Plaintiff concedes that its unfair competition claims are brought pursuant to Section 43(a)(1)(B) of the Lanham Act, 15 U.S.C. § 1125(a)(1)(B). See Opp. at 21 ("Counts 1, 3, and 5 of the Amended Complaint are brought pursuant to Section 43(a)(1)(B) . . . ."). Section 43(a)(1)(B) provides that

(1) Any person who, on or in connection with any goods or services, or any container for goods, uses in commerce any word, term, name, symbol, or device, or any combination thereof, or any false designation of origin, false or misleading description of fact, or false or misleading representation of fact, which . . .

(B) in commercial advertising or promotion, misrepresents the nature, characteristics, qualities, or geographic origin of his or her or another person's goods, services, or commercial activities, shall be liable in a civil action by any person who believes that he or she is or is likely to be damaged by such act. 15 U.S.C. § 1125(a)(1)(B). Courts interpreting § 1125(a)(1)(B) have explained that a plaintiff must show that "(1) the defendant made false or misleading statements about the plaintiff's product [in commercial advertising or promotion]; (2) there is actual deception or a tendency to deceive a substantial portion of the intended audience; (3) the deception is material in that it is likely to influence purchasing decisions; (4) the advertised goods traveled in interstate commerce; and (5) there is a likelihood of injury to the plaintiff, e.g., declining sales and loss of good will."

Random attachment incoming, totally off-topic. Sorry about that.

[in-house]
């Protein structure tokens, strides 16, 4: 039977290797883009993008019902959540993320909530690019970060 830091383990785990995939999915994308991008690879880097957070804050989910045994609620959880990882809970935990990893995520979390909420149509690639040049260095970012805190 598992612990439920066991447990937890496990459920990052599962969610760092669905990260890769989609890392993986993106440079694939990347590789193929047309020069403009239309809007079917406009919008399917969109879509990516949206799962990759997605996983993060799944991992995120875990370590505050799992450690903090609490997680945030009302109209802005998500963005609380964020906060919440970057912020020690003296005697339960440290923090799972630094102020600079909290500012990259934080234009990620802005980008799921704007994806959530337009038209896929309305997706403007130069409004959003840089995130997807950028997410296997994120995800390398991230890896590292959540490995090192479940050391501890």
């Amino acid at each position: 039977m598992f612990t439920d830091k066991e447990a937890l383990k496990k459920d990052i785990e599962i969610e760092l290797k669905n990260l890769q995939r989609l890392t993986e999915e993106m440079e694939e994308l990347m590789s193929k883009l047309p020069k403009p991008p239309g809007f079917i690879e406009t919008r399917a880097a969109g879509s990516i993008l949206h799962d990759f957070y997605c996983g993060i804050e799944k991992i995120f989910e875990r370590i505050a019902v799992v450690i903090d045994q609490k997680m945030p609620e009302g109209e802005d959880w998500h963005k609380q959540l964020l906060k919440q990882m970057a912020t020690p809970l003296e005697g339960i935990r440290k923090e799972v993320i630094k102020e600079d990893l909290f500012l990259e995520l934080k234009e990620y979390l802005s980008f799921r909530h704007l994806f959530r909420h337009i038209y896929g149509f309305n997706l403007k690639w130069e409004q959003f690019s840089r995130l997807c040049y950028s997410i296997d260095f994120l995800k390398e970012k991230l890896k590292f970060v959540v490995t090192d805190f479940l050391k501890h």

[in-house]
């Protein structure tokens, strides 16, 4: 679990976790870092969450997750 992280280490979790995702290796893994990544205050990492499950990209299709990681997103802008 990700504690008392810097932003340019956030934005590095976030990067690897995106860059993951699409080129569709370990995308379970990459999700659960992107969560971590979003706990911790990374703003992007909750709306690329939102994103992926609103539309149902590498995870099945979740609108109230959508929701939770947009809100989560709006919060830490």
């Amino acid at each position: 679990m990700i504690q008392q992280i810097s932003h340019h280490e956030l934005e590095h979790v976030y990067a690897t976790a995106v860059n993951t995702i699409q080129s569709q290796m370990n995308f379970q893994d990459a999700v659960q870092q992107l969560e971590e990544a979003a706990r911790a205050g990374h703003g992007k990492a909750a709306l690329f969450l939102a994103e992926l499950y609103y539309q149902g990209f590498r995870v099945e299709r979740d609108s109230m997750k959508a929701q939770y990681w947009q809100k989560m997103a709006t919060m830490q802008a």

M. Eagles Tool Warehouse, Inc. v. Fisher Tooling Co., Inc., No. 97-1568, 2007 WL 979854, *15 (D.N.J. Mar. 30, 2007) (alterations in original) (citing Highmark, Inc. v. UPMC Health Plan, Inc., 276 F.3d 160, 171 (3d Cir. 2001)).

Defendant first argues that his alleged statements to Mr. Rogal were not made "in commercial advertising or promotion." See Rep. at 10; see also 15 U.S.C. § 1125(a)(1)(B).

"Courts have adopted the following four part test to determine whether a representation constitutes commercial advertising [or promotion]. The contested representation must be: (1) commercial speech; (2) by a defendant who is in commercial competition with the plaintiff; (3) for the purpose of influencing customers to buy defendants' goods or services; and, (4) although representations less formal than those made as a part of a classic advertising campaign may suffice, they must be disseminated sufficiently to the relevant purchasing public."

M. Eagles Tool Warehouse, Inc., 2007 WL 979854 at *16 (internal quotations omitted) (quoting Boutique of Short Hills, Inc., v. Fendi USA, Inc., 314 F.3d 48, 56 (2d Cir. 2002)); see also Diamond Triumph Auto Glass, Inc. v. Safelite Glass Corp., 441 F. Supp. 2d 695, 706 n.4 (M.D. Pa. 2006).